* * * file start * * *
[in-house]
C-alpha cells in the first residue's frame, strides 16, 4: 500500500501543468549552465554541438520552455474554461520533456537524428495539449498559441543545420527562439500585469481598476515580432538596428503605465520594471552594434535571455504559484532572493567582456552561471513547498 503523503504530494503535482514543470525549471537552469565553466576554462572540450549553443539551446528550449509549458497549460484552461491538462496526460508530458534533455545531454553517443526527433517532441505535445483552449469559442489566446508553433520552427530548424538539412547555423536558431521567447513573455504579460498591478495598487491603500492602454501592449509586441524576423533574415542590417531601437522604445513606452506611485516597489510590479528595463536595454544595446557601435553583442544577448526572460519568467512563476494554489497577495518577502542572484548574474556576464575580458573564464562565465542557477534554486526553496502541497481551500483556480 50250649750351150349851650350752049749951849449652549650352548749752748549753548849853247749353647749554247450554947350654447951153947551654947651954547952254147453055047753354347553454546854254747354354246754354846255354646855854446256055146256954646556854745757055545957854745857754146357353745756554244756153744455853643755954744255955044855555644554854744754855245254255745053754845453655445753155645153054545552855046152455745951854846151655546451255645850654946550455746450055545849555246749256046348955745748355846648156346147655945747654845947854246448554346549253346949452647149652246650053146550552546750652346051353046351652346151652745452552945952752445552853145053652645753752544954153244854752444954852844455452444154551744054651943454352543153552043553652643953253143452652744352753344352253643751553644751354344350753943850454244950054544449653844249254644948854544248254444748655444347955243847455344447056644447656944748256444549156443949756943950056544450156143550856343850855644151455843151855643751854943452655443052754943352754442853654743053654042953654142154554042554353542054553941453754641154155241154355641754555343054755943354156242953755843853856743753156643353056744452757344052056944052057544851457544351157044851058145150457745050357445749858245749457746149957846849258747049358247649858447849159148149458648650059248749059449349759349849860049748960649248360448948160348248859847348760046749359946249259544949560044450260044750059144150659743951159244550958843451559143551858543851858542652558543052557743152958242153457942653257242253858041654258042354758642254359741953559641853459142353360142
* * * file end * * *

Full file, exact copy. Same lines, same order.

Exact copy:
[in-house]
C-alpha cells in the first residue's frame, strides 16, 4: 500500500501543468549552465554541438520552455474554461520533456537524428495539449498559441543545420527562439500585469481598476515580432538596428503605465520594471552594434535571455504559484532572493567582456552561471513547498 503523503504530494503535482514543470525549471537552469565553466576554462572540450549553443539551446528550449509549458497549460484552461491538462496526460508530458534533455545531454553517443526527433517532441505535445483552449469559442489566446508553433520552427530548424538539412547555423536558431521567447513573455504579460498591478495598487491603500492602454501592449509586441524576423533574415542590417531601437522604445513606452506611485516597489510590479528595463536595454544595446557601435553583442544577448526572460519568467512563476494554489497577495518577502542572484548574474556576464575580458573564464562565465542557477534554486526553496502541497481551500483556480 50250649750351150349851650350752049749951849449652549650352548749752748549753548849853247749353647749554247450554947350654447951153947551654947651954547952254147453055047753354347553454546854254747354354246754354846255354646855854446256055146256954646556854745757055545957854745857754146357353745756554244756153744455853643755954744255955044855555644554854744754855245254255745053754845453655445753155645153054545552855046152455745951854846151655546451255645850654946550455746450055545849555246749256046348955745748355846648156346147655945747654845947854246448554346549253346949452647149652246650053146550552546750652346051353046351652346151652745452552945952752445552853145053652645753752544954153244854752444954852844455452444154551744054651943454352543153552043553652643953253143452652744352753344352253643751553644751354344350753943850454244950054544449653844249254644948854544248254444748655444347955243847455344447056644447656944748256444549156443949756943950056544450156143550856343850855644151455843151855643751854943452655443052754943352754442853654743053654042953654142154554042554353542054553941453754641154155241154355641754555343054755943354156242953755843853856743753156643353056744452757344052056944052057544851457544351157044851058145150457745050357445749858245749457746149957846849258747049358247649858447849159148149458648650059248749059449349759349849860049748960649248360448948160348248859847348760046749359946249259544949560044450260044750059144150659743951159244550958843451559143551858543851858542652558543052557743152958242153457942653257242253858041654258042354758642254359741953559641853459142353360142